The end of the Romanovs

The end of the Romanovs

On 17 July 1918, after three centuries in power, the Romanov dynasty came to a tragic end with the brutal execution of Tsar Nicholas II, his wife, Empress Alexandra and their five children.


Tsar Nicholas II became Emperor of Russia on 1 November 1894 following the death of his father, Alexander III. Nicholas came to the throne at the age of twenty-six, significantly underprepared for his role and vehemently opposed to the call of the Russian public for an elected representation system – something which made gaining popular support difficult.

When the Russo-Japanese War began in 1904 Nicholas saw it as an opportunity to raise patriotism in Russia but the outcome was ultimately disastrous with significant financial repercussions. This led a group of Russian dissidents to attempt a peaceful revolution on Sunday, 22 January 1905 but they were swiftly cut down with 92 deaths and thousands of injuries on what would come to be known as ‘Bloody Sunday’.

To quell the rising tide of frustration and anger in Russia, Nicholas approved the formation of a representative assembly (to be called the Duma) and made promises to his people that he would institute constitutional reforms. These concessions did not stand for long, however, and the Tsar dissolved the Duma whenever it opposed him. This led support for revolutionary groups – primarily the Bolsheviks – to grow.

Russia’s entrance into World War One in 1914 was swiftly followed by devastating defeats, food scarcity and widespread war-weariness, which only served to exacerbate public frustration and demonstrate Nicholas’s ineffectiveness as Tsar. Revolution broke out in March 1917 and Nicholas was forced to abdicate and take his family into exile.

17 July 1918

There are varied accounts of what exactly happened in the early hours of 17 July 1918 but many historians agree that the family (along with their doctor and three servants) were awoken and escorted from their beds to a small cellar at the back of the house. They were told that anti-Bolshevik forces were advancing on the house and they would be moved to safety as soon as a photograph was taken to prove they had not escaped.

The group was arranged in two rows but instead of a photographer a firing squad entered the room and the assembled group were told that they had been condemned to death.

Nicholas was stunned and it’s said that he asked ‘What? What?’ as he looked between his family and the executioners at which point the order was repeated and the lead executioner shot Nicholas several times.

What followed was complete chaos as a hailstorm of bullets filled the room. The Russian princesses survived the initial shots as they had 1.3kgs of diamonds and precious gems sewn into their clothing, providing a shield against the bullets, but the executioners quickly changed tactics when they realised this and used bayonets and close-range shots to complete their assignment.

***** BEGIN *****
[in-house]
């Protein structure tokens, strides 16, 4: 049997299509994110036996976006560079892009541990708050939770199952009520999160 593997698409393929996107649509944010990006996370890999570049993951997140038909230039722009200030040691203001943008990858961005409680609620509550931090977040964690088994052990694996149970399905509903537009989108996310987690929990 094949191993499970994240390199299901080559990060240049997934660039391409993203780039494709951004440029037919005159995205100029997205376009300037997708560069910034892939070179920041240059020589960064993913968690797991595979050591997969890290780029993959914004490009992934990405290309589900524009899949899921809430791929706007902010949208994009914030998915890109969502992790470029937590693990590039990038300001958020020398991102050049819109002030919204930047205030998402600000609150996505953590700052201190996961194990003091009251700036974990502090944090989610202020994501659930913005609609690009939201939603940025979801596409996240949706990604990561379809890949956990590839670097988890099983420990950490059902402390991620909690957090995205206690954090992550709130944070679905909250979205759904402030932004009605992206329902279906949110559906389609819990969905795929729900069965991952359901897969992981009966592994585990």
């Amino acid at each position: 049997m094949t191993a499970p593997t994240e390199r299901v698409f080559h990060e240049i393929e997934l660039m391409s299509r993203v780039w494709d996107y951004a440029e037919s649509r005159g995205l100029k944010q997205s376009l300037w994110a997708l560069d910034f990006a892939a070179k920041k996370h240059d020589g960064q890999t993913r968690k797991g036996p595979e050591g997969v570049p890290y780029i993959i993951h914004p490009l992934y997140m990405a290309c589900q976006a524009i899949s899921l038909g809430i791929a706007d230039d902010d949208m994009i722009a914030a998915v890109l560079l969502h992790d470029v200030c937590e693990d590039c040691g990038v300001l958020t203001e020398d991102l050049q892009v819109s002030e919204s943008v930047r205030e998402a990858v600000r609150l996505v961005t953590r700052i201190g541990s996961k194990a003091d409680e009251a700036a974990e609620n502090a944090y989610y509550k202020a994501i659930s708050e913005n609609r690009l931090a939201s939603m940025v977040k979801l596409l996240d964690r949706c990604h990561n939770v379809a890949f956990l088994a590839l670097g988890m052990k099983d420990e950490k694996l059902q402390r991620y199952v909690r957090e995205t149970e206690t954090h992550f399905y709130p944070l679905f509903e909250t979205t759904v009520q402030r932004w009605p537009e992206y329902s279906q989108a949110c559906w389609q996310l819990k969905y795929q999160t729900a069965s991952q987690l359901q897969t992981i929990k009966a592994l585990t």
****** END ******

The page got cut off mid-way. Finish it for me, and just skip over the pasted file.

Reports also claim that the execution took much longer than planned as the firing squad was drunk and had issues aiming at their targets.

The bodies of the family were driven to the Koptyaki Forest, stripped of their clothing and valuables, burned and then lowered into a pit and covered with a wash of acid. The muddy earth meant the grave was much shallower than intended and so the bodies were moved only hours later and then again the next day, only this time they were separated as during the previous burial the heir, Alexei, and one of his sisters were buried 50 feet away from the rest of the group to try and confuse things if the graves were ever discovered.

To this day there is no firm evidence about who gave the order for the deaths.


Since that July night, many people have come forward claiming to be survivors – the last living Romanovs – with Anastasia’s survival stories being the most famed and the inspiration for dozens of books and movies.

In 2008, however, all of the missing Romanovs were officially accounted for. The mass grave containing Tsar Nicholas, Empress Alexandra, three of their four daughters and the servants who died with them was found in 1979 and in 1991 DNA evidence confirmed the identities of all buried within it. The bodies were exhumed in 1998 and the royal family was laid to rest in the St Catherine Chapel at the Peter and Paul Cathedral in Saint Petersburg.

In 2007 the grave of Alexei and the final Romanov sister was found and Russian forensic scientists confirmed their identities in April 2008. Plans were made in 2015 to rebury Alexei and his sister’s remains in the St Catherine Chapel so that they could be with their family but calls for more DNA testing have caused delays.

In August 2000 the Romanovs were canonised by the Russian Orthodox Church for their ‘humbleness, patience and meekness’ and were recognised as ‘passion bearers’ – people who met death with Christian humility.


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